Canada is set to enter its "Golden Age" of basketball. The stars that grew up watching Vince Carter and Tracy McGrady on those young Raptors are about to come of age and make their mark in the NBA. The talk about Andrew Wiggins has already gotten everyone pumped. And Team Canada has already added Jay Triano as a head coach and Steve Nash as a general manager/ambassador for the team.
Throw on top the influx of talent which includes the aforementioned Wiggins and 2013 first overall pick Anthony Bennett, and Canada is a train that is coming.
One of the players that can be included in Canada's "Golden Age" is Magic forward Andrew Nicholson. Nicholson made his national team debut with Canada in a 81-72 win over Jamaica on Thursday. Nicholson scored nine points on 4-for-12 shooting and grabbed four rebounds for Canada in the win. The Toronto Sun article said Nicholson struggled with the more physical play typical of FIBA games.
That has been something that has been a sticking point for improvement for Nicholson throughout the offseason. He has certainly gained weight and strength this offseason, but struggled at points during Summer League, averaging 10.8 points per game and 46.3 percent shooting.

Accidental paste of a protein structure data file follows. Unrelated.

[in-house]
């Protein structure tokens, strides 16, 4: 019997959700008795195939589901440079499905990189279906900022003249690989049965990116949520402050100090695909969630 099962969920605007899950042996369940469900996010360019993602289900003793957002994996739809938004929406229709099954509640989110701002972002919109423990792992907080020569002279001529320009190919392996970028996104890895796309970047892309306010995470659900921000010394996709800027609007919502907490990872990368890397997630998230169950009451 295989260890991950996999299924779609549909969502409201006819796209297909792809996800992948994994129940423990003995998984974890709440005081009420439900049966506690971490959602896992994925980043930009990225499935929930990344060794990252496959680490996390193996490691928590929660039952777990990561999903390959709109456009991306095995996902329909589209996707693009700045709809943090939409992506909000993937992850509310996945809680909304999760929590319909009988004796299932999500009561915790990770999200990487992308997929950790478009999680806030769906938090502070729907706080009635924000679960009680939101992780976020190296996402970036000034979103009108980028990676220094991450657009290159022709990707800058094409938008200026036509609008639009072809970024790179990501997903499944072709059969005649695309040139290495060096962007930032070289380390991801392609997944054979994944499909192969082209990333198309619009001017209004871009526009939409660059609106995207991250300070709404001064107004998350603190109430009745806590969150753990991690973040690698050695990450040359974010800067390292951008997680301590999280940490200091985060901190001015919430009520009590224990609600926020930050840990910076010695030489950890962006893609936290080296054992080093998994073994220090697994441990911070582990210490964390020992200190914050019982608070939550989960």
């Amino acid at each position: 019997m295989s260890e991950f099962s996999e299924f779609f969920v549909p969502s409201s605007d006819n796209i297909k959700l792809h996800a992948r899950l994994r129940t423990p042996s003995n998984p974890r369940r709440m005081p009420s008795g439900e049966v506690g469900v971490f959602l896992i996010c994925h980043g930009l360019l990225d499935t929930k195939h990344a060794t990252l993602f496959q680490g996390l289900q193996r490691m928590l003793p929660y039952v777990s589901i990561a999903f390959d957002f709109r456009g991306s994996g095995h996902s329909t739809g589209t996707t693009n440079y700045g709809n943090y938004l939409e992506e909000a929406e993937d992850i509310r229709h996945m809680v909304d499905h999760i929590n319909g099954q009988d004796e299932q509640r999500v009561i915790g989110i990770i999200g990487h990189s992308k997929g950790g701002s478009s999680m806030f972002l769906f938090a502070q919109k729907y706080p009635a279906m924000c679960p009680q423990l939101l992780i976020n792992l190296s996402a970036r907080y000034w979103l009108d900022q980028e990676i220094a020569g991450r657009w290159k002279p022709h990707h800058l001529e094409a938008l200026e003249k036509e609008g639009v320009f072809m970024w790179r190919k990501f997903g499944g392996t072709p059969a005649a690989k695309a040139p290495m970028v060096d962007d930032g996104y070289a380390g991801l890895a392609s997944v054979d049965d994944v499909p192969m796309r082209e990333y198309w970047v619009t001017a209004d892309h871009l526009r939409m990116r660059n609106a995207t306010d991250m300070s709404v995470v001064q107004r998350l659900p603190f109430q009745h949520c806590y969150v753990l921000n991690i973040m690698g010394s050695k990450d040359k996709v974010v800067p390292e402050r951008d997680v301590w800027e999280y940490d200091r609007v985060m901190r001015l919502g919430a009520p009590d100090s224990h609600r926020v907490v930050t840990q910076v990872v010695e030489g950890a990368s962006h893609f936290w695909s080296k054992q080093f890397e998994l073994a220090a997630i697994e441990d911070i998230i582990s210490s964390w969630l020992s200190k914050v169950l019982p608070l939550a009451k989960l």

Nicholson will have plenty of time to keep working on it. Like Nikola Vucevic with Montenegro, Nicholson will be playing for Team Canada in the FIBA Americas Championship in Caracas to help Canada try and qualify for next year's FIBA World Cup in Spain. That tournament starts August 30 when Nicholson and Canada play Jamaica.
The top four teams at the FIBA Americas Championship will qualify for the World Cup. The United States is not playing at this tournament having won the gold medal in London and getting an invite (not an automatic berth) for it — also it will be silly for FIBA not to have the U.S. there.
Canada will have to compete with Argentina, Brazil and Puerto Rico for a spot at the World Cup. Venezuela, the host country, could also have a good shot at reaching the World Cup.
The next month will be a big one for a couple Magic players competing for their national teams.